Nonfiction > Abraham Lincoln > Political Debates Between Lincoln and Douglas > Page 492
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Abraham Lincoln (1809–1865).  Political Debates Between Lincoln and Douglas  1897.
 
Page 492
 
 
Sovereignty in the world. I think a definition of Popular Sovereignty, in the abstract, would be about this, that each man shall do precisely as he pleases with himself, and with all those things which exclusively concern him. Applied in government, this principle would be, that a general government shall do all those things which pertain to it, and all the local governments shall do precisely as they please in respect to those matters which exclusively concern them.  65
  Douglas looks upon slavery as so insignificant that the people must decide that question for themselves; and yet they are not fit to decide who shall be their Governor, Judge or Secretary, or who shall be any of their officers. These are vast national matters, in his estimation; but the little matter in his estimation is that of planting slavery there. That is purely of local interest, which nobody should be allowed to say a word about.  66
  Labor is the great source from which nearly all, if not all, human comforts and necessities are drawn. There is a difference in opinion about the elements of labor in society. Some men assume that there is a necessary connection between capital and labor, and that connection draws within it the whole of the labor of the community. They assume that nobody works unless capital excites them to work. They begin next to consider what is the best way. They say there are but two ways: one is to hire men and to allure them to labor by their consent; the other is to buy the men, and drive them to it; and that is slavery. Having assumed that, they proceed to discuss the question of whether the laborers themselves are better off in the condition of slaves or of hired laborers, and they usually decide that they are better off in the condition of slaves.  67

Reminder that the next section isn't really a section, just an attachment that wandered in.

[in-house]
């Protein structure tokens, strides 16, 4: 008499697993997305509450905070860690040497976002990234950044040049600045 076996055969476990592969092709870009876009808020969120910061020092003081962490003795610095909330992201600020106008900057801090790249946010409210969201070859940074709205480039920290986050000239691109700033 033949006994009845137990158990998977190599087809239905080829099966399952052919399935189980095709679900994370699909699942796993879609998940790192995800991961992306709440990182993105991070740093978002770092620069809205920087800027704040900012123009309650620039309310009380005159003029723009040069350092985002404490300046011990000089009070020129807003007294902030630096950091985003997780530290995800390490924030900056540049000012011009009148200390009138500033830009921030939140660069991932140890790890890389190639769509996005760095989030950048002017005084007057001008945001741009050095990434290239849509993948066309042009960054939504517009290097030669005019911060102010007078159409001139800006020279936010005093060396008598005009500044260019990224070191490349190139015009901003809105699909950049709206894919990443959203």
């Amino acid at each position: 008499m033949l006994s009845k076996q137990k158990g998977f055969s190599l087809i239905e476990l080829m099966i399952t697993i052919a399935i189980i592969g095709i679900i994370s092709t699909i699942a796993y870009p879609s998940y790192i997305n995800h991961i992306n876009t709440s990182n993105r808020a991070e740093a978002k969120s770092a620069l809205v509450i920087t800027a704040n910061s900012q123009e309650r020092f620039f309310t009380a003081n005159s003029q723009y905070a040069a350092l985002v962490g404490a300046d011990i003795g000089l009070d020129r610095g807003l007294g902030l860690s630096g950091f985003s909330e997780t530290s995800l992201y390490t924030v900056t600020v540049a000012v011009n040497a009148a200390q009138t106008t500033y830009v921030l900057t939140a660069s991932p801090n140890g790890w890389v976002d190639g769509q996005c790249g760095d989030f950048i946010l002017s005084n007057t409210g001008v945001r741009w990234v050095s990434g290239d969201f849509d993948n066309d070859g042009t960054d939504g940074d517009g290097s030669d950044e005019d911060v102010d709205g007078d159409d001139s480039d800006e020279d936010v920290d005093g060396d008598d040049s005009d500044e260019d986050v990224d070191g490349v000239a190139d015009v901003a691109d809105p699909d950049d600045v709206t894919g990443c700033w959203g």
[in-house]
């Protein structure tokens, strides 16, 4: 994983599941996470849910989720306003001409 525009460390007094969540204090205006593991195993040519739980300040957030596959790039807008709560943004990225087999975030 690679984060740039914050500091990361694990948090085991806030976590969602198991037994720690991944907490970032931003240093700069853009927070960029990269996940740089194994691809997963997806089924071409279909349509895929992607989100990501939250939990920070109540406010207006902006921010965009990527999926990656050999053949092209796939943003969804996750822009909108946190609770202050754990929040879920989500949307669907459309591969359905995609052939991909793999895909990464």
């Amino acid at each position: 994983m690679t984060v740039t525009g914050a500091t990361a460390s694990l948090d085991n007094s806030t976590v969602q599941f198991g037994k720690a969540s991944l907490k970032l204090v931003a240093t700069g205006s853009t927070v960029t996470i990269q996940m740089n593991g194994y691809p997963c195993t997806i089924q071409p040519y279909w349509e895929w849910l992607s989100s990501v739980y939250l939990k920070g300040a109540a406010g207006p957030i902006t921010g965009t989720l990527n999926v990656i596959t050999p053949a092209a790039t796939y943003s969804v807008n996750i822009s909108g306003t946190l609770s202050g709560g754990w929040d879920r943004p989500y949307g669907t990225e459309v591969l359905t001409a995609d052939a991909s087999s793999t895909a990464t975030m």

In the first place, I say that the whole thing is a mistake. That there is a certain relation between capital and labor, I admit. That it does exist, and rightfully exists, I think is true. That men who are industrious, and sober, and honest in the pursuit of their own interests should after a while accumulate capital, and after that should be allowed to enjoy it in peace, and also, if they should choose, when they have accumulated it, to use it to save themselves from actual labor, and hire other people to labor for them, is right. In doing so they do not
 

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